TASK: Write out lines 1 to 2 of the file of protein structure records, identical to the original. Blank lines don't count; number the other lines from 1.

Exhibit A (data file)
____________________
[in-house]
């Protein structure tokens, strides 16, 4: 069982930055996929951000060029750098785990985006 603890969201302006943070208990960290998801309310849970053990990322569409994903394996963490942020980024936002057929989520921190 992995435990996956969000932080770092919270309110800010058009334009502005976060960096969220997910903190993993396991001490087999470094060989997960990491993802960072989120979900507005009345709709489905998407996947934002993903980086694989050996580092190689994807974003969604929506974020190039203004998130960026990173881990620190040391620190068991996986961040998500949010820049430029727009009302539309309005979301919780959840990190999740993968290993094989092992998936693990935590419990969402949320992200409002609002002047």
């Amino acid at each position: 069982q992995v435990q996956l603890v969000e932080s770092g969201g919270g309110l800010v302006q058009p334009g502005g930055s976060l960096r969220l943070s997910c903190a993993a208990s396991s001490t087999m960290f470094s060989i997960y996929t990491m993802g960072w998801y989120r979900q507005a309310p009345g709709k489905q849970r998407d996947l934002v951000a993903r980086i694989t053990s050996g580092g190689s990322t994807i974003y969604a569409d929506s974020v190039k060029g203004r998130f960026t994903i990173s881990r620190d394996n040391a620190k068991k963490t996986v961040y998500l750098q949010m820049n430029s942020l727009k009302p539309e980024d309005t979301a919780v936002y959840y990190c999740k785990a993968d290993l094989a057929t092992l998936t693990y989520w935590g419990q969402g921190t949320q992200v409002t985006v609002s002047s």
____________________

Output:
[in-house]
């Protein structure tokens, strides 16, 4: 069982930055996929951000060029750098785990985006 603890969201302006943070208990960290998801309310849970053990990322569409994903394996963490942020980024936002057929989520921190 992995435990996956969000932080770092919270309110800010058009334009502005976060960096969220997910903190993993396991001490087999470094060989997960990491993802960072989120979900507005009345709709489905998407996947934002993903980086694989050996580092190689994807974003969604929506974020190039203004998130960026990173881990620190040391620190068991996986961040998500949010820049430029727009009302539309309005979301919780959840990190999740993968290993094989092992998936693990935590419990969402949320992200409002609002002047």